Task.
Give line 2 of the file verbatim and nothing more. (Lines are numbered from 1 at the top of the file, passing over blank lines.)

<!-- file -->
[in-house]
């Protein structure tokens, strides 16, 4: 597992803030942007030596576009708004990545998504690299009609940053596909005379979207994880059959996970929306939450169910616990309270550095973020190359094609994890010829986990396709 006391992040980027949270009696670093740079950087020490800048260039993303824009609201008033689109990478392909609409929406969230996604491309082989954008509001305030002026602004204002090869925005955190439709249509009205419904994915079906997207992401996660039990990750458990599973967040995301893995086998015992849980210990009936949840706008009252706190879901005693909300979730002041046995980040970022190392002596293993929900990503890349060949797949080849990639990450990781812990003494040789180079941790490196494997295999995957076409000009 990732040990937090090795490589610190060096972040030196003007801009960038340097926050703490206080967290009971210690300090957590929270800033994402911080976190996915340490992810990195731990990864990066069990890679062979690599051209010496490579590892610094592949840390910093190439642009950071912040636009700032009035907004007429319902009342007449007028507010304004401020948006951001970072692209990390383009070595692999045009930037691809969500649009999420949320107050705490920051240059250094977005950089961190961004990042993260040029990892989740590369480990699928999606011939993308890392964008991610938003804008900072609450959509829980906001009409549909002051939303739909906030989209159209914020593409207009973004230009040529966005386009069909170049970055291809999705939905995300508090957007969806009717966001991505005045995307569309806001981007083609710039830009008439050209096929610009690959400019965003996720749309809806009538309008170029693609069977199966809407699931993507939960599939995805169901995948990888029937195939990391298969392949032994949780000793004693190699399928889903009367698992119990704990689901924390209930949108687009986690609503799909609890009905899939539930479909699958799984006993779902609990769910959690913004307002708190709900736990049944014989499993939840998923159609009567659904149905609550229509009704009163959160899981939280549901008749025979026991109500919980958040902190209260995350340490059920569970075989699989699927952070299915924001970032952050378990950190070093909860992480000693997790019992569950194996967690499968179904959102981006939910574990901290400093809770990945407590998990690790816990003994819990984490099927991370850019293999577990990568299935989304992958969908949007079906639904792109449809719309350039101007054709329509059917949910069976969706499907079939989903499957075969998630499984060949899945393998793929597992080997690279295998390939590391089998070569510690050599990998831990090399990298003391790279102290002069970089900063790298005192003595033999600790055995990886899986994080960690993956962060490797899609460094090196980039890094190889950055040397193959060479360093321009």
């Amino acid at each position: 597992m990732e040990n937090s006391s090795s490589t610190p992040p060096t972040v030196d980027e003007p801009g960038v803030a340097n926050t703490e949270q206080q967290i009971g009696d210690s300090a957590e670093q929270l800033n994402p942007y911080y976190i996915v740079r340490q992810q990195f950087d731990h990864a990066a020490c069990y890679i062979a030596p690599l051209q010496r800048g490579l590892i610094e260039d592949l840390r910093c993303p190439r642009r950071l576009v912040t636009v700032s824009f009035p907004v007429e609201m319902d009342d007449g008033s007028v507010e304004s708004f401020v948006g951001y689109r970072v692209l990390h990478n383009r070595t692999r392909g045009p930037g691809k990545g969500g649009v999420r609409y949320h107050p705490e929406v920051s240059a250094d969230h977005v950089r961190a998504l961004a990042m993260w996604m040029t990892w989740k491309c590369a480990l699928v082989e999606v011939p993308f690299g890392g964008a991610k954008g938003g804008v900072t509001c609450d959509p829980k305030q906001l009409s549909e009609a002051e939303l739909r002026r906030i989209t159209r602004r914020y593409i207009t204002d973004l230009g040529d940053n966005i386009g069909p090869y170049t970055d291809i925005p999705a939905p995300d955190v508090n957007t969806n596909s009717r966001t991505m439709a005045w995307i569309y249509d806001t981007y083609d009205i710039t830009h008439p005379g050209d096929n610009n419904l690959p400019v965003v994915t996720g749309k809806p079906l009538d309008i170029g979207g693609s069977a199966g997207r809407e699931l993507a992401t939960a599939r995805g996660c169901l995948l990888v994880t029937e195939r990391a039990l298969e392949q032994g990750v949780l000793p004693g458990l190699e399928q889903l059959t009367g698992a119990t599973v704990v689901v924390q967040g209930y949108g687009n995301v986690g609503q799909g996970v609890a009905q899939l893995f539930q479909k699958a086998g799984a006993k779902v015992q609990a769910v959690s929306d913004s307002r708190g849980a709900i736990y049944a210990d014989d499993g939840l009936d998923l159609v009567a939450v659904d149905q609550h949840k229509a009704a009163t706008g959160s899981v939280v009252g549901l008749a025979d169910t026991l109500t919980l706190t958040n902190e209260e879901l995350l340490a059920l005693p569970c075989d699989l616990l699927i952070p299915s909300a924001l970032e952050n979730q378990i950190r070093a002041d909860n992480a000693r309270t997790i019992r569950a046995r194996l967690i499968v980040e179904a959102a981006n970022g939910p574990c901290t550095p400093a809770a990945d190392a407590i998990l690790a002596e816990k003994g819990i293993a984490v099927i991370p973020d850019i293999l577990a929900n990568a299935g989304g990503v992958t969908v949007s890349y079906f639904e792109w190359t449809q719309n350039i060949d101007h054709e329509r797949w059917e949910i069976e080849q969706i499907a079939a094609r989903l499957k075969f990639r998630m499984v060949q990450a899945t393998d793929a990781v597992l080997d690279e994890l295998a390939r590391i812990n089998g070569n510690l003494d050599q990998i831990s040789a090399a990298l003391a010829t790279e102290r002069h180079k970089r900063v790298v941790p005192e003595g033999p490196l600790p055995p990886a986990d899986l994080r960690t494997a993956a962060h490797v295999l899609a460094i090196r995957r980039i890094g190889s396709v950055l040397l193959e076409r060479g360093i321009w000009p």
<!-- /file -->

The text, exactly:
């Protein structure tokens, strides 16, 4: 597992803030942007030596576009708004990545998504690299009609940053596909005379979207994880059959996970929306939450169910616990309270550095973020190359094609994890010829986990396709 006391992040980027949270009696670093740079950087020490800048260039993303824009609201008033689109990478392909609409929406969230996604491309082989954008509001305030002026602004204002090869925005955190439709249509009205419904994915079906997207992401996660039990990750458990599973967040995301893995086998015992849980210990009936949840706008009252706190879901005693909300979730002041046995980040970022190392002596293993929900990503890349060949797949080849990639990450990781812990003494040789180079941790490196494997295999995957076409000009 990732040990937090090795490589610190060096972040030196003007801009960038340097926050703490206080967290009971210690300090957590929270800033994402911080976190996915340490992810990195731990990864990066069990890679062979690599051209010496490579590892610094592949840390910093190439642009950071912040636009700032009035907004007429319902009342007449007028507010304004401020948006951001970072692209990390383009070595692999045009930037691809969500649009999420949320107050705490920051240059250094977005950089961190961004990042993260040029990892989740590369480990699928999606011939993308890392964008991610938003804008900072609450959509829980906001009409549909002051939303739909906030989209159209914020593409207009973004230009040529966005386009069909170049970055291809999705939905995300508090957007969806009717966001991505005045995307569309806001981007083609710039830009008439050209096929610009690959400019965003996720749309809806009538309008170029693609069977199966809407699931993507939960599939995805169901995948990888029937195939990391298969392949032994949780000793004693190699399928889903009367698992119990704990689901924390209930949108687009986690609503799909609890009905899939539930479909699958799984006993779902609990769910959690913004307002708190709900736990049944014989499993939840998923159609009567659904149905609550229509009704009163959160899981939280549901008749025979026991109500919980958040902190209260995350340490059920569970075989699989699927952070299915924001970032952050378990950190070093909860992480000693997790019992569950194996967690499968179904959102981006939910574990901290400093809770990945407590998990690790816990003994819990984490099927991370850019293999577990990568299935989304992958969908949007079906639904792109449809719309350039101007054709329509059917949910069976969706499907079939989903499957075969998630499984060949899945393998793929597992080997690279295998390939590391089998070569510690050599990998831990090399990298003391790279102290002069970089900063790298005192003595033999600790055995990886899986994080960690993956962060490797899609460094090196980039890094190889950055040397193959060479360093321009």